The latest issue of Jacobin is now online, and it’s fantastic. Before I give you some highlights, let me make a pitch: subscribe or donate to Jacobin. I’m a contributing editor, so I’m biased. But I know I’m not alone in saying it’s one of the newest, freshest magazines around. It was founded by an undergrad in his dorm room (seriously). But, hey, Trotsky was 25 (or 26?) when he led the St. Petersburg Soviet in 1905 and Martin Luther King was 26 (or 25?) when he led the Montgomery Bus Boycott. So who knows where this can go? In any event, subscribe, donate, help out. I’ve got a piece in the new issue on the politics of national security.  […]

Jefferson’s Race Obsession is a Response to Emancipation, not Slavery

Thanks to some provocative comments from my friend Nikhil Singh, and a spirited critique of my post from someone at Crooked Timber, it occurred to me that we may really be missing the significance of Jefferson if we think of him solely in the context of slavery (and I may have contributed to that). As both scholars and defenders of Jefferson have pointed out, Jefferson was not a fan of slavery. He had grave moral doubts about the institution, which he expressed in Notes on the State of Virginia and elsewhere, even if he almost never acted on them. Especially in his earlier years, he thought emancipation was inevitable (though that belief got somewhat more strained as time went on). […]

Bertolt Brecht Comes to CUNY

Last month, the English Department faculty at Queensborough Community College (QCC), which is part of the CUNY system where I teach, voted to recall their chair and elect a new chair. (At CUNY, chairs are elected.)The vote was a landslide, as these things go: over 20 out of 30 full-time faculty were in favor of the recall and the new chair. On Tuesday, the president of QCC decided to overturn the faculty’s decision. Among the reasons the president gave for her decision was that the department was divided (apparently, only Soviet-style election results in which 100 percent of the people vote for the Party are acceptable) and needed time to heal (by having its decisions overturned). The president also reappointed […]

Held With Bail

NYC City Councilwoman Christine Quinn got a lot of justified flak on the Twitters for saying that alleged looters should be held without bail until Sandy’s effects have subsided. Governor Andrew Cuomo’s recent suspension of certain provisions of  New York State law has gotten less scrutiny. Which is unfortunate: as a Legal Aid attorney explained to me, it’s resulted in people being held with bail! This is the paragraph in Cuomo’s suspension that’s causing all the trouble. In addition, I hereby temporarily suspend and modify, for the period from the date of this Executive Order until further notice, any other statute, local law, ordinance, order, rule or regulation or part thereof, establishing limitations of time for the filing or service […]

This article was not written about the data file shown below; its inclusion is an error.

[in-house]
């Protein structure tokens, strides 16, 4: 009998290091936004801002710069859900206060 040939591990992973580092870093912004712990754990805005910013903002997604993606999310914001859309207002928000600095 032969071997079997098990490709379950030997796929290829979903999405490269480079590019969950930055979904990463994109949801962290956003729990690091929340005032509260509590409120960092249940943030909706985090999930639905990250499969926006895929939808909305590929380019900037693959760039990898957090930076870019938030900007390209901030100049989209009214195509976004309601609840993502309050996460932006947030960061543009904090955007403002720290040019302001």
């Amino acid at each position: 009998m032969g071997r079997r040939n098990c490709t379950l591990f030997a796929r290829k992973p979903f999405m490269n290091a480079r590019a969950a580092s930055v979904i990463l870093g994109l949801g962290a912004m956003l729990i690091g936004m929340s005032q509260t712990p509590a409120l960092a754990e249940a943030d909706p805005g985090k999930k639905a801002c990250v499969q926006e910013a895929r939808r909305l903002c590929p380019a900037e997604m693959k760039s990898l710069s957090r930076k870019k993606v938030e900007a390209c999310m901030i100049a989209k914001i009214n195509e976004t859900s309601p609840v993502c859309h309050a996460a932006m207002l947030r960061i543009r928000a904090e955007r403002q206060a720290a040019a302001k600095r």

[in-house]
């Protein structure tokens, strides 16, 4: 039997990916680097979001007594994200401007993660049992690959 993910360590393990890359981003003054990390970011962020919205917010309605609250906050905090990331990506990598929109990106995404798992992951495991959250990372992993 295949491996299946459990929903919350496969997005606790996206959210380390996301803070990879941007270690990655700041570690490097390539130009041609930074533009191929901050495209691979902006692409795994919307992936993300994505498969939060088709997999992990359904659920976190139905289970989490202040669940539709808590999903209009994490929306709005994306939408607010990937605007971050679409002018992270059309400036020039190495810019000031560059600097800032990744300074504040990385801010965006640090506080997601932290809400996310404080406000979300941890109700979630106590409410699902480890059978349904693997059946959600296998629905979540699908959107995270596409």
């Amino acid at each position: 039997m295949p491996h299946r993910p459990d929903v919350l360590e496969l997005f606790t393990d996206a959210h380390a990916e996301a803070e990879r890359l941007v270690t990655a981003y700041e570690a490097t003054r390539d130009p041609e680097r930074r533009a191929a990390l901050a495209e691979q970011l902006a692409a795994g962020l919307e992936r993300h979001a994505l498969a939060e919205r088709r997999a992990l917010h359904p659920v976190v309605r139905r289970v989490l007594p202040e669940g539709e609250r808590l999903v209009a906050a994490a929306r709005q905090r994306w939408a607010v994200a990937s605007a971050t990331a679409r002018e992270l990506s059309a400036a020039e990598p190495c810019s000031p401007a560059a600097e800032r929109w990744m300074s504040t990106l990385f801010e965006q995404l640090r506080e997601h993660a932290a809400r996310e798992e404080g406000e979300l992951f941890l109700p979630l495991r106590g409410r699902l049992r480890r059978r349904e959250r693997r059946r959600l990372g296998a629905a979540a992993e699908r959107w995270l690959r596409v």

The American Creed: You give us a color, we’ll wipe it out.

George Carlin: This country was founded by slave owners who wanted to be free. Am I right? A group of slave owners who wanted to be free! So they killed a lot of white English people in order to continue owning their black African people, so they could wipe out the rest of the red Indian people, and move west and steal the rest of the land from the brown Mexican people, giving ’em a place to take off and drop their nuclear weapons on the yellow Japanese people. You know what the motto for this country ought to be? “You give us a color, we’ll wipe it out.”   h/t Greg Grandin

Words Like Freedom

There are words like Freedom Sweet and wonderful to say. On my heartstrings freedom sings All day everyday.   There are words like Liberty That almost make me cry. If you had known what I know You would know why. — Langston Hughes   This poem originally appeared under the title “Refugee in America” in the Saturday Evening Post. It often goes by the name “Words Like Freedom.” It also appears on a sidewalk plaque on an E. 41st St. promenade, between Park and 5th, leading up to New York Public Library. I used it as the epigraph to chapter 7 of my first book Fear: The History of a Political Idea.